Surveillance Task Force in place but members unaware of its constitution

Checking illegal mining in polluted stretches of main rivers

Yet another NGT directive being taken casually by Govt

Mohinder Verma
JAMMU, Apr 14: Adopting unresponsive approach towards another important directive of the National Green Tribunal (NGT), the Special Environment Surveillance Task Force has failed to start checking illegal mining in the polluted stretches of the main rivers in Jammu and Kashmir. Shockingly, officers, who have been shown as members of this Task Force in the official order, have expressed ignorance about such an initiative on the part of the State Government.
In Original Application No.673/2018 regarding rejuvenation of polluted river stretches, the Principal Bench of National Green Tribunal headed by its Chairperson Justice Adarsh Kumar Goel, in its order dated September 20, 2018, had laid stress on checking illegal mining in the identified polluted stretches of the main rivers by the concerned States. In this regard, the Tribunal had asked for constitution of Special Environment Surveillance Task Force by all the States.
However, the directive of the NGT received attention of the State Government in the month of February this year and vide Government Order No.224-GAD dated February 14, 2019, the Commissioner/Secretary General Administration Department constituted Special Environment Surveillance Task Force.
Additional District Magistrate/Additional Deputy Commissioner concerned would be the Chairman of the Task Force while as Deputy Superintendent of Police (to be nominated by the Senior Superintendent of Police/Superintendent of Police concerned), District Officer of the State Pollution Control Board and one person to be nominated by District Judge in his capacity as Chairman of Legal Services Authority would be members of the Task Force, the Commissioner/Secretary General Administration Department mentioned in the order.
However, despite lapse of exactly two months the Special Environment Surveillance Task Force has failed to start checking illegal mining in the identified polluted stretches of the main rivers in the State, official sources told EXCELSIOR.
What to talk of initiating steps for surveillance even officers have not been nominated in certain districts where rivers have polluted stretches. In other districts the officers nominated as members of the Task Force are completely ignorant about such an initiative on the part of the State Government in compliance to the directives of the National Green Tribunal.
“We are not aware of Special Environment Surveillance Task Force”, said several District Officers of the Pollution Control Board when contacted to ascertain the steps taken on ground to check illegal mining in polluted river stretches. They also fanned ignorance about any official meeting called by the respective heads of the Task Force.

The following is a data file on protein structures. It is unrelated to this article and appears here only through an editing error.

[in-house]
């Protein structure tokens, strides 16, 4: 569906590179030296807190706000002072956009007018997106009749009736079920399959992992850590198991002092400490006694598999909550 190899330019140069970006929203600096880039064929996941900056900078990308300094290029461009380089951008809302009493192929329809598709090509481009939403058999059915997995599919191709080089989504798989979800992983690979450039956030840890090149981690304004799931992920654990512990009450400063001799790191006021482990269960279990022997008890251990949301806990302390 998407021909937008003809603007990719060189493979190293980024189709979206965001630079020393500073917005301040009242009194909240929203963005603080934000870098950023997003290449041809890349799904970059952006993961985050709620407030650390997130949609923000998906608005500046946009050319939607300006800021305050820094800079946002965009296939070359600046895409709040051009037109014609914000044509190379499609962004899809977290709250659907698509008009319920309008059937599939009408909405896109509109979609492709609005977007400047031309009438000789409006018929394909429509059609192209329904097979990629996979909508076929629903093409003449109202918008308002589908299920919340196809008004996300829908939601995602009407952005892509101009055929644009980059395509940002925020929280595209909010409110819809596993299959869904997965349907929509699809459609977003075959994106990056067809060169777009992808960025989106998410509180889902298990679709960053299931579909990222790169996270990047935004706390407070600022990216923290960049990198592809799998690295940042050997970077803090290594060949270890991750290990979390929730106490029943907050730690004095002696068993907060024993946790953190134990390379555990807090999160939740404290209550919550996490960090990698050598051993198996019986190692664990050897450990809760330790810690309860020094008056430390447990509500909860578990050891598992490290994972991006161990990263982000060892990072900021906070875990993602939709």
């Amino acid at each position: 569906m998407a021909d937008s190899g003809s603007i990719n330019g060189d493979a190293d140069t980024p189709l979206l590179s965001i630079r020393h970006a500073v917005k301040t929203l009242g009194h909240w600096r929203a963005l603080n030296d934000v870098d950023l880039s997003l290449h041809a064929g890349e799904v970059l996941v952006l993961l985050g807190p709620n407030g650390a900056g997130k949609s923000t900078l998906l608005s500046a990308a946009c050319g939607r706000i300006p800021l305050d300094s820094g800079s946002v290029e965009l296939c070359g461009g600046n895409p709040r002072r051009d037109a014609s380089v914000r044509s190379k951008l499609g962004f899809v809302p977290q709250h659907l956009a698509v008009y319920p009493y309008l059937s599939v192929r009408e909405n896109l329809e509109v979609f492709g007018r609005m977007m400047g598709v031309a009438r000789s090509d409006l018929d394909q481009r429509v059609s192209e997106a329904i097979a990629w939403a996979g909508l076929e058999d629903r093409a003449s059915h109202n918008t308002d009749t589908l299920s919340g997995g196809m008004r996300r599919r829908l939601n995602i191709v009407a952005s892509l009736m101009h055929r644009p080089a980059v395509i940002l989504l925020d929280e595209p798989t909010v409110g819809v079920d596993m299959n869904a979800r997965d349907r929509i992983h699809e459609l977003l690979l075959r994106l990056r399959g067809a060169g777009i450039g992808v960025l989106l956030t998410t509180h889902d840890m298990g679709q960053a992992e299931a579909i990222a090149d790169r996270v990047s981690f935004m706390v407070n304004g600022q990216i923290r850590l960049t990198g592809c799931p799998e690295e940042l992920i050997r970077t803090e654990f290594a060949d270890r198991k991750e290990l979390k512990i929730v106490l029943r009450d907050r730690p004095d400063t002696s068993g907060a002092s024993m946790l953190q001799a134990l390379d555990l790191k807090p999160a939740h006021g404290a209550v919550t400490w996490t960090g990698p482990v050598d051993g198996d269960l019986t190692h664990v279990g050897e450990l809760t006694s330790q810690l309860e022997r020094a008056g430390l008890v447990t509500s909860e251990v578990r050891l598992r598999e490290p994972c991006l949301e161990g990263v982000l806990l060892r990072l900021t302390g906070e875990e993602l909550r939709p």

“The non-serious approach towards checking illegal mining in the polluted stretches of rivers is notwithstanding the fact that orders of National Green Tribunal are binding as a decree of court and non-compliance is actionable by way of punitive action including prosecution in terms of the National Green Tribunal Act, 2010”, sources said, adding “by not initiating steps to check illegal mining, the concerned authorities are not only undermining the authority of the National Green Tribunal but also showing non-serious approach towards environment degradation”.
According to the survey conducted by the State Pollution Control Board, River Devika has five kilometres long polluted stretch from Guru Ravi Dass Temple to Nainsu at Udhampur, Banganga has three kilometres long polluted stretch from Pony Shed to Bathing Ghat, River Tawi has five kilometres polluted stretch from Surajpur to Belicharana, River Basantar has five kilometres polluted stretch from Samba to Chak Manga Rakwal adjoining Industrial Growth Centre Samba and River Chenab has 12 kilometres polluted stretch from Jal Patan (Jio Pota) to Pargwal.
In Kashmir province, Chunt Kol River has five kilometres polluted stretch from Maulana Azad Bridge to Kanikadal, Gawkadal River has two kilometres polluted stretch from Gawkadal Bridge to Nowhata, River Jhelum has 40 kilometres long polluted stretch from Chattabal Weir to Anantnag and Sindh River has 3.7 kilometres long polluted stretch along Duderhama in Ganderbal.
Besides checking illegal mining, the NGT directives are also aimed at improving the water quality of these polluted river stretches for which action plan has already been submitted to the concerned authorities in Government of India by the State Government.